The language of the streets, body poetry, Pantsula and the subculture the dance subsequently created has been around for decades and continues to influence and inspire

The ground in Orange Farm is red, iron in the soil, and it’s everywhere. Right now it’s being kicked up into the air by a donkey cart carrying scrap metal; the men steering the carriage stop in the middle of the road to watch the pantsula dancers posed on the roof of the old taxi office building. The Hlaks Pantsula crew. In the 12 years they’ve been dancing, participating in the Red Bull Beat Battle was easily the biggest opportunity that they’ve had.

The thing is, isipantsula’s glory days seem to be fading. To be fair though, pantsula enjoyed a long run in the limelight. In the ‘90s, when the whole country was gripped by kwaito, pantsula dancing became an accessory to the mania. But the lineage and pedigree of isipantsula stretches way back, and you can trace its roots to the Drum generation of the 1950s and the first wave of African urbanisation.

Gaining Dominance in the ’70’s, Pantsula made a steady ascent from the street studios of dust and tar into the global dance culture

Pantsula has been a major part of South Africa’s dance scene for several decades now. Gaining dominance in the ‘70s, it made a steady ascent from the street studios of dust and tar into the global dance culture.

Its origins are difficult to trace. In the true nature of dance, it has appeared and reappeared over time as mutated versions of itself, found in the streets of many sub-Saharan townships. Some say it’s a fusion of many traditional dance styles developed over time by migrant workers who laboured in the big cities of South Africa. Some say it sprang forth as a younger, more vibrant form of gumboot dancing. Some say it’s a traditional Mozambican dance, corrupted by the youth.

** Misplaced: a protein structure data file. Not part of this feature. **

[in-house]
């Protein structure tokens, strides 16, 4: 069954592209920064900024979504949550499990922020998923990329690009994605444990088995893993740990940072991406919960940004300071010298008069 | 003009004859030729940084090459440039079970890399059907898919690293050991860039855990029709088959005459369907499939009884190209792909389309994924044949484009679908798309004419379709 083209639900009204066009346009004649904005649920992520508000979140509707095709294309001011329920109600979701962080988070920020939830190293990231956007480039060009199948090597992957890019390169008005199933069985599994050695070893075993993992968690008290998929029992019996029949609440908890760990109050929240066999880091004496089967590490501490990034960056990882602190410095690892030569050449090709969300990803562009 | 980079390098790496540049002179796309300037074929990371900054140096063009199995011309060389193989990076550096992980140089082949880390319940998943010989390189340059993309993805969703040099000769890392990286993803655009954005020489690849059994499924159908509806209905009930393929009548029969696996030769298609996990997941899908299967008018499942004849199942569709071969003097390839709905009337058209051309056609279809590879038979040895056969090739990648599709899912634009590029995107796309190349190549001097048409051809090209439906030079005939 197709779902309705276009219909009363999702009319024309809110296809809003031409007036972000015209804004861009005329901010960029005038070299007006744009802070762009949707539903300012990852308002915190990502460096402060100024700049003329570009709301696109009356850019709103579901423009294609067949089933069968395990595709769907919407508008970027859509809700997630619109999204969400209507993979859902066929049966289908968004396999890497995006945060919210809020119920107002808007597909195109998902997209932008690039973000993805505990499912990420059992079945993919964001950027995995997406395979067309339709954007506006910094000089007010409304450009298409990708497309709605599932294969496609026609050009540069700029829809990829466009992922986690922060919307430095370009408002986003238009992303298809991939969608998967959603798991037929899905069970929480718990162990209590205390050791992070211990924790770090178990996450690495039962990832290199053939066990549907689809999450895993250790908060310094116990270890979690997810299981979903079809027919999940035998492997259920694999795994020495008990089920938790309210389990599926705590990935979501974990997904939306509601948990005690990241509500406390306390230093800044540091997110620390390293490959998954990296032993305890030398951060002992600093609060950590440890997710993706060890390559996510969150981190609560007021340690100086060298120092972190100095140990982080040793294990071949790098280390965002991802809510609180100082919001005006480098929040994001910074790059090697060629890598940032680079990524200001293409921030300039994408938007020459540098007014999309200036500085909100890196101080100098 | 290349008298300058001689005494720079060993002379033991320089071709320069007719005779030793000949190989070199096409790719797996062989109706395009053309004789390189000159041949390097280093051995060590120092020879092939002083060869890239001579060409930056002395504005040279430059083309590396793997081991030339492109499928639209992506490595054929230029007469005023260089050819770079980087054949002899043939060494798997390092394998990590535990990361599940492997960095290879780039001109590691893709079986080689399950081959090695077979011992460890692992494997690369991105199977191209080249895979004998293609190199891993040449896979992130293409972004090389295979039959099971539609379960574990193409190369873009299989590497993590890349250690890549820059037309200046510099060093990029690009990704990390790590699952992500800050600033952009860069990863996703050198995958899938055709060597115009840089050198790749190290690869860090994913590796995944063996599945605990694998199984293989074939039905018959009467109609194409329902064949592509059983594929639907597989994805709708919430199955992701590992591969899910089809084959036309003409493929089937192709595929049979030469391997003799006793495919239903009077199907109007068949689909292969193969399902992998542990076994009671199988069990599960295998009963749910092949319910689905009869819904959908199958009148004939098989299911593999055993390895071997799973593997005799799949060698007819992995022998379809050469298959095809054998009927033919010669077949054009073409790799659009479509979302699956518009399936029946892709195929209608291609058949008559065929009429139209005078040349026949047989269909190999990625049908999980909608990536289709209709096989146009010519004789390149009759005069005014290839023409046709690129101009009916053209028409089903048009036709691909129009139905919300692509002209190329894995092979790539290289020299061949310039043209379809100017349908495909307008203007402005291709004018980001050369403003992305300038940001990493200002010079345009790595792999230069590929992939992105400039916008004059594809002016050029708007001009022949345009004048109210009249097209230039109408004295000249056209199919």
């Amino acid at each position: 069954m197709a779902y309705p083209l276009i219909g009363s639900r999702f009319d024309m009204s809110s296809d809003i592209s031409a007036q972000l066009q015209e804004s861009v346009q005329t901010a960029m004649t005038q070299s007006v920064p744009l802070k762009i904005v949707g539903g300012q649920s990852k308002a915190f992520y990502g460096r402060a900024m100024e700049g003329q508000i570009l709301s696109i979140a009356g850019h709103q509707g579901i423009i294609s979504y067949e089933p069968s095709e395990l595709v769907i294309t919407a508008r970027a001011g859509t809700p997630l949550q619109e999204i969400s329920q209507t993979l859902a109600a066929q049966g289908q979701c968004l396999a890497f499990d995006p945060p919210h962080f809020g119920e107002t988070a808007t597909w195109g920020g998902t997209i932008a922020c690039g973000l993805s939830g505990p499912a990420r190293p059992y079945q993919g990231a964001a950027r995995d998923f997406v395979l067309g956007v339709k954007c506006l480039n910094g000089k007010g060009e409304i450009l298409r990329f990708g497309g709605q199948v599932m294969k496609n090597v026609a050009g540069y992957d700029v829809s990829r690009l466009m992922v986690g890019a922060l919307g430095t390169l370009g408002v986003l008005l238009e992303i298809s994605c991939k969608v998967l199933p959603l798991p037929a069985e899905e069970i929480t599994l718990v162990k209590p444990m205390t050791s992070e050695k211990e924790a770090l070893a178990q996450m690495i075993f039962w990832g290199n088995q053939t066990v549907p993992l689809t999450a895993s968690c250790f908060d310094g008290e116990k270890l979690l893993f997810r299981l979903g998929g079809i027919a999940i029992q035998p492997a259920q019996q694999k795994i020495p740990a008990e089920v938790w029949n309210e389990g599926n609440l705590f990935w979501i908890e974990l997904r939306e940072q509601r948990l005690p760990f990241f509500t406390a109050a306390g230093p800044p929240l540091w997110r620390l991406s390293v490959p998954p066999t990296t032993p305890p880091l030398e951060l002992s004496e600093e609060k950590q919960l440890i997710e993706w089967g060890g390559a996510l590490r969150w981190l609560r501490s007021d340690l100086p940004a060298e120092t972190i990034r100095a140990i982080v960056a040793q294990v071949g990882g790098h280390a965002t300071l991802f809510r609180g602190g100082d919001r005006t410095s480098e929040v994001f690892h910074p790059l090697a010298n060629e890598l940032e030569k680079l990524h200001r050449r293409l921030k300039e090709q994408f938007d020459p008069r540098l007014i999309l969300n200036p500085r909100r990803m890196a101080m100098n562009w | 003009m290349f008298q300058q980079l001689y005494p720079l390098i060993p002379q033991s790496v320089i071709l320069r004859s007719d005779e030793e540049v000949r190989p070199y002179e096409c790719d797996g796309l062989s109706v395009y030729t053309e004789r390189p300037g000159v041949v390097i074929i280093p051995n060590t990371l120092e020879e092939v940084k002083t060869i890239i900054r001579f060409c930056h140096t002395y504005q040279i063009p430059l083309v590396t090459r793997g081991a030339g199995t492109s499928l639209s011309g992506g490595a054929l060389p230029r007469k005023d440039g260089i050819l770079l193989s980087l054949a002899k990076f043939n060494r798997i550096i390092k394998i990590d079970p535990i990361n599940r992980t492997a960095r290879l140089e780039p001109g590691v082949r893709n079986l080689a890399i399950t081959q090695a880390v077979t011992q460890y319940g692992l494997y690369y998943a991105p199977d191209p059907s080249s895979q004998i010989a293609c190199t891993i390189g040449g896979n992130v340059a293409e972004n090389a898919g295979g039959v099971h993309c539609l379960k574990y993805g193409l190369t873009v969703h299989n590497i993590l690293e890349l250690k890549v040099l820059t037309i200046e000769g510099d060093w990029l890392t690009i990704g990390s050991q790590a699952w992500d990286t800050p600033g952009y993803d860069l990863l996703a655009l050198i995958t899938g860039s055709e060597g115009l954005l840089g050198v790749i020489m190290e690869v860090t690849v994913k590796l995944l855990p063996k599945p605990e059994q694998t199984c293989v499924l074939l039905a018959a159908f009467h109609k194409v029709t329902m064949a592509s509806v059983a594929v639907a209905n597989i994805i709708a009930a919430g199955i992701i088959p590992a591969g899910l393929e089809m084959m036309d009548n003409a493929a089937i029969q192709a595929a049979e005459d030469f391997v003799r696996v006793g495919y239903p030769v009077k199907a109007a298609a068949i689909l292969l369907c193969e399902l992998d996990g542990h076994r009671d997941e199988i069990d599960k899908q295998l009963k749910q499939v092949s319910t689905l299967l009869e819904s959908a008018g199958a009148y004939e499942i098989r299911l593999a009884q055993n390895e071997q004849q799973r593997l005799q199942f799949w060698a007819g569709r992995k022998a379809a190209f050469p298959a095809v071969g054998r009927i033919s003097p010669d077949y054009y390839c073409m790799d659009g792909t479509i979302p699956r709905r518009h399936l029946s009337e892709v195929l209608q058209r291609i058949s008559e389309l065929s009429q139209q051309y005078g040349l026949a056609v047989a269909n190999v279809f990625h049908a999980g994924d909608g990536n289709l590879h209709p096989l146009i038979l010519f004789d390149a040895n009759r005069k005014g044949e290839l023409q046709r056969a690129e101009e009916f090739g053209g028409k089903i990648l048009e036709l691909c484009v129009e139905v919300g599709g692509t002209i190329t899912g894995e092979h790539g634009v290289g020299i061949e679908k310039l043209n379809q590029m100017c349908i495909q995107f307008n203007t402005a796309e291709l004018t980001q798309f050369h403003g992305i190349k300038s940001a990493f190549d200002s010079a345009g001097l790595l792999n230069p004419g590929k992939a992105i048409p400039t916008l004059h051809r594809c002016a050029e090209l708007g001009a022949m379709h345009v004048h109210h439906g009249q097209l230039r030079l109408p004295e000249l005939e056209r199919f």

Visibly, Orange Farm hasn’t moved too far from those days. Untarred roads. Hand built shacks. A lack of basic services. Still, a four-roomed RDP house booms house and kwaito into its surrounds, infecting innocent passersby with the groove. A crowd quickly gathers. Hlaks crew members Boyza, Khosie and Sipho shift the earth with hard tapping, heel-to-toe movements. Stomping the red dirt with synchronised tenacity. A ripple effect from crazy shuffling footwork, up to their hips, waists, shoulders and heads.

Essentially, pantsula is non-verbal storytelling. Street sign language. S’camto body poetry. Very often, the crews will enact a funeral procession, a wedding party, a mugging on an unpoliced road, an arrest. These, unfortunately, are staples in the hood, conveyed satirically by the dancers. At times manic in pace, it’s all reckless swaying and schizophrenic stomping, crouching, spinning, and then, as if it were a completely different character, it slows into a lethargic legato. Tight. Leady. Rooted into the ground. Controlled.

It is a tenuous balance between complete arrogance and shy naivety. A struggle between earthy heel-taps driven from the waist, and smooth shuffles and toe slides. A quiet shift, so subtle, but impossible to miss.

“People think pantsula is dead, but we’ve been in the game for a long time now,” says Khosie. “It’s not the same though; all the kids want to dance to is isibujwa and hip hop. Pantsula is not fashionable anymore, but we love it. It’s what we know. It’s a classic.”

Orange Farm, geographically, is a dry sliver of land between the south of Joburg and the Vaal. A no man’s land where the cultures of both the Vaal and Soweto fuse into something unique. Part urban, part rural. Hlaks use this fusion and interprets it through their dance. “You see, the base of pantsula is is’pharaphara,” explains Sipho. “Wherever you go, whatever style of pantsula you see, the base element of is’pharaphara will always be there.”

Is’pharaphara is a three-beat stomping and tapping motion that many believe evolved from the showy stylistics of Soweto’s train surfers. “Dancers then build their own identities around the base; we call these signatures,” adds Boyza. “The signatures that are popular in Soweto are different from those in the Vaal. We combine these signatures and create something new.”

Many of the signatures are a depiction of everyday life: Galloping horse carts, chugging trains, stumbling drunks and kung fu movies. But pantsula gives as much as it takes. It has influenced local dance culture, with many of the easier signatures becoming dance staples on the street and in the clubs. Remember the twalatsa? It was an old popular street dance that looks exactly like the now famous Dougie – well, the twalatsa (and ergo the Dougie) was ripped wholesale from a pantsula signature, like ‘Roba letheka’ and ‘Sika lekhekhe’. And because of this influence on contemporary Mzansi dance culture, crews like Hlaks refuse to let pantsula die. They fully embrace their role as a bridge; connecting the Vaal and Soweto, the street and the studio. The retro and the new.

Words Lindokuhle Nkosi | Photographs Tyrone Bradley

In your comments, please refrain from using offensive language and unnecessary criticism. If you have to be critical, remember – it must be constructive.